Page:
This method of sharing work projects online continues to become more and more popular in academia.
- Omeka and Scalar are both great programs that allow researchers and students to showcase their work.
Documentaries, podcasts, and media presentations are a few examples of digital humanities projects that are used by instructors.
- The John T. Richardson Library can provide access to an image collection that includes both 35mm and digital formats.
Geospatial Information Systems (GIS)
This spatial aspect of the digital humanities involves creating and utilizing interactive maps in order to demonstrate the significance of space and geographic data when studying the humanities.
- You can learn more about DePaul's GIS Certificate here.
- Some examples of GIS when applied to the humanities include "General Lee's View of Gettysburg", "Auschwitz Under Construction", and "Mapping the Salem Witch Trials", all of which can be found here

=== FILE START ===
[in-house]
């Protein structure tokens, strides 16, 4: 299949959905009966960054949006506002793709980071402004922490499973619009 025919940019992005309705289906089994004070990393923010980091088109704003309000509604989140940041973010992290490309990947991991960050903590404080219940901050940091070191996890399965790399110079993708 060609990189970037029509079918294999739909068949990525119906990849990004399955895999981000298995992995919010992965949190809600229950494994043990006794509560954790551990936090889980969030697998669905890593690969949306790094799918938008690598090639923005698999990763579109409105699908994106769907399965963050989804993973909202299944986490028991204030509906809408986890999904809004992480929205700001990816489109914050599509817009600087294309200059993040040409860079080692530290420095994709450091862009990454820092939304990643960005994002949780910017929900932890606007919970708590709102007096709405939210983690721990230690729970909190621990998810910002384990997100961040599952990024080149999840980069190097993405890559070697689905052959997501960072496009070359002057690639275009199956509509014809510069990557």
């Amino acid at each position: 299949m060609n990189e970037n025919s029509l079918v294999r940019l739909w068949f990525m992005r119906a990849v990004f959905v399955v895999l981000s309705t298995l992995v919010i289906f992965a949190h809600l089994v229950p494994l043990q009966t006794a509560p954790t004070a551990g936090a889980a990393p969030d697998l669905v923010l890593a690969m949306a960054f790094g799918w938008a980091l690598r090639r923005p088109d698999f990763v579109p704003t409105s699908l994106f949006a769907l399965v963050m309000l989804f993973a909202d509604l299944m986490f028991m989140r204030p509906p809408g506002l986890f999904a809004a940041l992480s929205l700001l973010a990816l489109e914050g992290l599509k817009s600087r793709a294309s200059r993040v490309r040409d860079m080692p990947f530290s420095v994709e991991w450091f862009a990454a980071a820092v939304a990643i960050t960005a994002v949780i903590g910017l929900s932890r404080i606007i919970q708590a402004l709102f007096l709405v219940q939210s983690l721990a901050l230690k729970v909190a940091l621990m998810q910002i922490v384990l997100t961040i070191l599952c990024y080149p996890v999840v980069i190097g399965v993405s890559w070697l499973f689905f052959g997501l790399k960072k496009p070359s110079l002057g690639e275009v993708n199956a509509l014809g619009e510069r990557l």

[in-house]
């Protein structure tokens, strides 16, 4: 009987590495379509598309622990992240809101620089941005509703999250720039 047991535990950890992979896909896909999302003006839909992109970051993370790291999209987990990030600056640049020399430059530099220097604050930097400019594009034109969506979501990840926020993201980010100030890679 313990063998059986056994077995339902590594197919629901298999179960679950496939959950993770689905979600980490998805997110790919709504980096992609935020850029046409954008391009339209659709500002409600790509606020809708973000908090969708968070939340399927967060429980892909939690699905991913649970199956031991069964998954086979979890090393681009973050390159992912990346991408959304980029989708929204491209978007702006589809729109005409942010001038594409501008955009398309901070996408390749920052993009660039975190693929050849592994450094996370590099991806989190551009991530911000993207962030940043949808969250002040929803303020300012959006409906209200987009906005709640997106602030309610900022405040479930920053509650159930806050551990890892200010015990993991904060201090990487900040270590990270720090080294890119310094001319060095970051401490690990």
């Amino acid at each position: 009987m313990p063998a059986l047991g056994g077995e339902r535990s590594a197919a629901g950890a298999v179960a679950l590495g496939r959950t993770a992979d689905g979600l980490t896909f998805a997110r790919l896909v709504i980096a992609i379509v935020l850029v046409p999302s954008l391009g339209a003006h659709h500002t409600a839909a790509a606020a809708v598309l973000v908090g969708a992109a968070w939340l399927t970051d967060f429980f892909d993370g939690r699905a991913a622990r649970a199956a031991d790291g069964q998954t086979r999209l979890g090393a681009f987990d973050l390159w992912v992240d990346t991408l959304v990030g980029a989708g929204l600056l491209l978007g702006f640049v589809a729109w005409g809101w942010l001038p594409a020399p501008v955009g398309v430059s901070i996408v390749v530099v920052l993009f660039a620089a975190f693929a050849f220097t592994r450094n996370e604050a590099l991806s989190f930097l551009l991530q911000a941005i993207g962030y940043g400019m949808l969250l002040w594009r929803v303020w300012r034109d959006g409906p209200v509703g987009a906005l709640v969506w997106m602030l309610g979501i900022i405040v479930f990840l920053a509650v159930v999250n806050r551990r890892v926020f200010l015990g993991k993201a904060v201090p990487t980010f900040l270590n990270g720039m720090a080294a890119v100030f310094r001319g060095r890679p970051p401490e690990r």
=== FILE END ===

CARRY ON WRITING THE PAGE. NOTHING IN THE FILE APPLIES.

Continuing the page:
This is another spatial tool that can help us better understand topics in the humanities. 3D Modeling involves using specialized software to create a digital representation of a 3-dimensional object.
Text mining software is able to read documents for you and detect patterns, facts, relationships and assertions. This is done using sophisticated Natural Language Processing algorithms, and helps introduce and expand on topics for researchers to explore.
- Examples of text mining projects can be found here
This is a way of re-shaping one's data and creating a visual reference in order to look at it in a new and different way. This often includes groups of concepts (e.g. people, places, ideas) and their relationships to each other, such as social network analyses.
- More examples of data visualization, as well as tools to put it into practice, can be found here.
- CDM offers a course on Data Visualization, which can act as another collaborative opportunity for the digital humanities.